There’s danger in every aspect of firing, from WARN Act layoffs and exit interviews to constructive discharge and more.
Learn how to fire an employee and sidestep wrongful termination lawsuits, with battle-tested firing procedures, and employment termination letters. At last, you can fire at will!
When employees are fired for absenteeism, they may be quick to point to unequal treatment, saying other workers kept their jobs but were absent more often. One way to avoid such claims is to install a point system to punish absenteeism, terminating employees who accumulate too many points.
If you’re a leader who employs a prima donna (one who produces great results but alienates everyone), what should you do? It’s simple. Bite the bullet and fire that person. Here are three reasons why you should:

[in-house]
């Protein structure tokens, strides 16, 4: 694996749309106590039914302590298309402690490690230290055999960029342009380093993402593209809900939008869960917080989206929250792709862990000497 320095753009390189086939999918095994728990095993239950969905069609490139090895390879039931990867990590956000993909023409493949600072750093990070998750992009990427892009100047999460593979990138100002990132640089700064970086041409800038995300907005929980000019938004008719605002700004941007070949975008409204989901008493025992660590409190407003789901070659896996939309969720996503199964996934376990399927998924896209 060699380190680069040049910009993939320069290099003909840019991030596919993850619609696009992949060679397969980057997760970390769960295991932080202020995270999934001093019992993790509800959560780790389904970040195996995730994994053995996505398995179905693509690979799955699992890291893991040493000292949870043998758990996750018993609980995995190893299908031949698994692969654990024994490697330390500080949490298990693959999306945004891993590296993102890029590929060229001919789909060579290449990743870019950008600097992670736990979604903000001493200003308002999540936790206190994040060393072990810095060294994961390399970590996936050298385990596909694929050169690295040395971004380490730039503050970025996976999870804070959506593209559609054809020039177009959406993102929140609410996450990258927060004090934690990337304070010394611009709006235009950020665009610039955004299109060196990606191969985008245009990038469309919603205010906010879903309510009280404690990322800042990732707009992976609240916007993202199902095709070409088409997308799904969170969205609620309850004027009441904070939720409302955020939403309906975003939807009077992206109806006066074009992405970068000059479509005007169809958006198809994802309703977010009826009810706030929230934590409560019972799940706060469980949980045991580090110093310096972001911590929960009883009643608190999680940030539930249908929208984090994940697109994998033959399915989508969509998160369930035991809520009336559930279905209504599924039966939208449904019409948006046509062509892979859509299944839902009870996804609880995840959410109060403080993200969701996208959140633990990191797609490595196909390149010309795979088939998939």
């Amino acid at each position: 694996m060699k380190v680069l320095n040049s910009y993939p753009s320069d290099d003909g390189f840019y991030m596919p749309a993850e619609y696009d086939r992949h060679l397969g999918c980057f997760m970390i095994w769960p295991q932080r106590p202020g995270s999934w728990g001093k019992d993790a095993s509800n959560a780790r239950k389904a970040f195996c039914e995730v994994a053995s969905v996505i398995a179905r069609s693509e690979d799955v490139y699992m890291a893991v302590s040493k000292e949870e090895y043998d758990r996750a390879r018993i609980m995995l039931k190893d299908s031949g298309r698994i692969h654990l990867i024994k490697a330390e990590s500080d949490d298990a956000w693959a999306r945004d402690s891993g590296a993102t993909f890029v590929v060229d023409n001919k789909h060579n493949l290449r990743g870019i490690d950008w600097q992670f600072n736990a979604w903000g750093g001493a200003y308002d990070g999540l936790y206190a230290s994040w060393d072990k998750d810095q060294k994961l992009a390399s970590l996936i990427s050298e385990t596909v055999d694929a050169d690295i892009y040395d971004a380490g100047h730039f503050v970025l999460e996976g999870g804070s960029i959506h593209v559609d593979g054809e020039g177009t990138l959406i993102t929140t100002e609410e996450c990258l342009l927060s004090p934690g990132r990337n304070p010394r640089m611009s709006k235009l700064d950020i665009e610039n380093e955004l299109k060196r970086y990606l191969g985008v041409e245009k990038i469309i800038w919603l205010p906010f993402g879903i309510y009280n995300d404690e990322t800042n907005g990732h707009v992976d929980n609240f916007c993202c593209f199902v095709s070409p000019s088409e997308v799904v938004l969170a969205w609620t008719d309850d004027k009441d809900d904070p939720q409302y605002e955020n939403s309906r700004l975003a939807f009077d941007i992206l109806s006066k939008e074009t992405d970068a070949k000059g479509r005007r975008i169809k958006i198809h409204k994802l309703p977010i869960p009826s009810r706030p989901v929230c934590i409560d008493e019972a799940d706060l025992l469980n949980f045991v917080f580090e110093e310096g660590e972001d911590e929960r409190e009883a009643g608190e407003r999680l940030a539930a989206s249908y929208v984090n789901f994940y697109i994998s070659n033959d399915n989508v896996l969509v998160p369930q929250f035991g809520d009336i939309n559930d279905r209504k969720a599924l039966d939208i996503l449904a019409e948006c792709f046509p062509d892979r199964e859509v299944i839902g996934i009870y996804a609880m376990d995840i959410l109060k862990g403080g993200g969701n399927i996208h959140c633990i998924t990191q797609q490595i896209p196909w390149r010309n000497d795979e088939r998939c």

Terminating someone who is pregnant or who just gave birth can be dangerous. If you must fire her, make sure you can provide clear and consistent reasons. Tell supervisors they should never make comments that sound as if the real reason is pregnancy.
Social media can help you collect industry-based knowledge, reach new customers and build your brand. But those benefits come with their fair share of legal risks. You need a comprehensive social media policy to guide employees on your expectations about their online behavior, especially when that conduct occurs in the name of the organization.